This preview article originally appeared in The Star & Wave newspaper on Wednesday, November 23, 2022.
One Christmas Carol You Won’t Want to Miss
By Lynn Martenstein
When Charles Dickens sat down at his desk to write “A Christmas Carol,” his classic tale about second chances in 1843 London, I’m sure he never imagined that his book would inspire a play, much less one where a single actor plays 34 different characters.
Cape May Stage presents “One Christmas Carol,” a clever and engaging adaption of Dicken’s novella running November 16 through December 30 at its historic theater.
Most people are familiar with the story of the miserly, money-mad Ebenezer Scrooge, whose last name today is synonymous with greed and selfishness. Many recall Tiny Tim, his assistant’s crippled son who may not live another year; Fred, Scrooge’s ever-cheerful nephew whose invitations to family gatherings are repeatedly rebuffed with a “Bah, humbug;” and the ghostly Spirits who whisk Scrooge through his past, present and future to show him the error of his ways.
J. Max Baker returns to Cape May Stage to star as everyone in this fast-paced one-act, one-man show. Audiences may remember him from his starring role in the theater’s 2017 production of “Billy Bishop Goes to War,” for which he was nominated for “Best Actor in a Musical” by BroadwayWorld.
Baker delivers another award-worthy performance in this play. It’s a challenging “role” physically and emotionally, but you wouldn’t know it watching him. Without missing a beat, he seamlessly slips from one character into another by changing his voice, accent, gestures and posture. One minute, he’s a young caroler singing outside Scrooge’s door. The next, he’s a portly do-gooder soliciting alms for the poor.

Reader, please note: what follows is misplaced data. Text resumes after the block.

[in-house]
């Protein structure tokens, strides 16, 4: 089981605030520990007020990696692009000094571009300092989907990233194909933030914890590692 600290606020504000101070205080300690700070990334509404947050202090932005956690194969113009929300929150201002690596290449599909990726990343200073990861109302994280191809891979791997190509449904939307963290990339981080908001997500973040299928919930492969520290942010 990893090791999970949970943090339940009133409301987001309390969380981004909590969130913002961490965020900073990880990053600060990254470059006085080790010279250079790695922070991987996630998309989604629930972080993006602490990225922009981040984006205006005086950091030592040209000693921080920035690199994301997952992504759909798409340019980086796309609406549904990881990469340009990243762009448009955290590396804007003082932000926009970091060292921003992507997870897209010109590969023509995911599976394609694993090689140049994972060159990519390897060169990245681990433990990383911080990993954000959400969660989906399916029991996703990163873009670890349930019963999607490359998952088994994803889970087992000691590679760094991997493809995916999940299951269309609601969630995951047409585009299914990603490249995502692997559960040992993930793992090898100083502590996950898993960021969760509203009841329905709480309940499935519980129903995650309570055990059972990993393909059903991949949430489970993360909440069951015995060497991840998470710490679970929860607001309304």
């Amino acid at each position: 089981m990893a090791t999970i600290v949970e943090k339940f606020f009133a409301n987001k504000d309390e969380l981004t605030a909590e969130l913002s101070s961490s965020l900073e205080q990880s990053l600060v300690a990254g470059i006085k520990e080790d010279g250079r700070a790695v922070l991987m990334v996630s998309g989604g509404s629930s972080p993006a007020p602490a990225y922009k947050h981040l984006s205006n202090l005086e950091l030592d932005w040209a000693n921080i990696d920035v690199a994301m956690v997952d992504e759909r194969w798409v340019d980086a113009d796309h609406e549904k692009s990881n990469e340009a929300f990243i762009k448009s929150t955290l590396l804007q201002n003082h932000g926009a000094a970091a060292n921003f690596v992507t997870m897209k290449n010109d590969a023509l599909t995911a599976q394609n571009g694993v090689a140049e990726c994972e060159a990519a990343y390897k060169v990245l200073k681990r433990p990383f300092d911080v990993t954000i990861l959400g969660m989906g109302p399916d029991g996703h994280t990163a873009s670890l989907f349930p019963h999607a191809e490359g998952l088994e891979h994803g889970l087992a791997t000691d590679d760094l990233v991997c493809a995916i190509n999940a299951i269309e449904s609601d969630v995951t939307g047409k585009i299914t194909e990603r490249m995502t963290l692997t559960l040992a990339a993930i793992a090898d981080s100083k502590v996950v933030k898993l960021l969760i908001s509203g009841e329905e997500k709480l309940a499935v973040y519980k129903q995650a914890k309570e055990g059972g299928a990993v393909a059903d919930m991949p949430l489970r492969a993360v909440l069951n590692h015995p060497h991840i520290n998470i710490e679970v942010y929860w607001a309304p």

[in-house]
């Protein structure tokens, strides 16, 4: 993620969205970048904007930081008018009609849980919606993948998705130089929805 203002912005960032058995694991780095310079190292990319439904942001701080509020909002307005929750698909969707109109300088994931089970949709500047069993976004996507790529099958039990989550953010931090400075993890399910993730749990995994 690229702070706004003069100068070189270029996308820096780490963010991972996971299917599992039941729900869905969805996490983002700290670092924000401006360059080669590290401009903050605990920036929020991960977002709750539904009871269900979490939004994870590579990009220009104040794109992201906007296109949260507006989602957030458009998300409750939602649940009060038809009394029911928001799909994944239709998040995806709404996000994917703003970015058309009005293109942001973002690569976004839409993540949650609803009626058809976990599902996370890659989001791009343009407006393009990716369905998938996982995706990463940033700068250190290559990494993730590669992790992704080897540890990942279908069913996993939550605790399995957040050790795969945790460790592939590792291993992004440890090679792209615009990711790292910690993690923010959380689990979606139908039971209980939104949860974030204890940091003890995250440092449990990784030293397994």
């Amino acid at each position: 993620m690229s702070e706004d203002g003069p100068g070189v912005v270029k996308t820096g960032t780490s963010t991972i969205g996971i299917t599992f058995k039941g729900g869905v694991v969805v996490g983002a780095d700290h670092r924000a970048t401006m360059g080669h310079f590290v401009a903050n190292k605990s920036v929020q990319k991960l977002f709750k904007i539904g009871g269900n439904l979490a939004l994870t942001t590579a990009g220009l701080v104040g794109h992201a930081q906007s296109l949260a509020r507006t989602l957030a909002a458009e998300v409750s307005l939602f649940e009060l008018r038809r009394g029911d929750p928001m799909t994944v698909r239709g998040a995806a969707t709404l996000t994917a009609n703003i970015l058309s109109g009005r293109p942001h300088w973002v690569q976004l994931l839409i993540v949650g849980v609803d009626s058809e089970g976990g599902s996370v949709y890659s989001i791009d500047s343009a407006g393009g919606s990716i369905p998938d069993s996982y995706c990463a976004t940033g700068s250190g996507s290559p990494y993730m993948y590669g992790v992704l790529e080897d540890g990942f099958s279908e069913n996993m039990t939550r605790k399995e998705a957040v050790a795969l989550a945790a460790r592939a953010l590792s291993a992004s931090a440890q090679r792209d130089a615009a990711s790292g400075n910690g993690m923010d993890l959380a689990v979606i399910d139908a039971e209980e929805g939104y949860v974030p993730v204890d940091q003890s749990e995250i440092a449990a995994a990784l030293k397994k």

“Max Baker returns to Cape May Stage in triumph in the role he was born to play, or should I say ‘roles,’” said Roy Steinberg, producing artistic producer at the theater.
Baker actually grew up with the play. His father, Douglas Baker, a playwright and fellow actor, wrote the script for himself in 1995, when Max was only eight years old. The younger Baker even named his dog Ebenezer. He has since performed the show himself across the country and abroad.
The play unfolds on a sparse set comprised of three mismatched chairs, which Baker constantly moves as he sets the stage for characters to interact with one another. If three people are talking in a scene, for example, he plays each one from a different chair.
The show’s lighting and sound effects also enhance the storytelling. From flooding the stage with light when a spirit makes its entrance to turning locks as Scrooge tries to shut out his ghostly company, the play’s special effects add immeasurably to the narrative.
Baker’s appreciation of the play has grown over the years. “As a child, I thought the play was about a mean old man who loved money more than family, friends or experiences,” he explained. “As an adult, I know it’s much deeper than that. It’s about redemption and responsibility. It’s also a reminder to always root for the good in people.”
The timeliness of the play struck a chord with Steinberg. “For me, the message of the play is that we all have the opportunity to behave more kindly to one another,” he noted. “I can’t think of a moment in my lifetime that the need for kindness is more relevant.”
Interestingly, Dickens chose to read “A Christmas Carol” for his first public reading of any of his works in Birmingham, England in 1853. It was the same year that the former church that has been the home of Cape May Stage for the last 33 years was built.
“One Christmas Carol” runs Wednesday to Saturday at 7 p.m. with matinees on Saturday and Sunday at 2 p.m. For more information or to purchase tickets, visit www.capemaystage.org or call the box office at (609) 770-8311.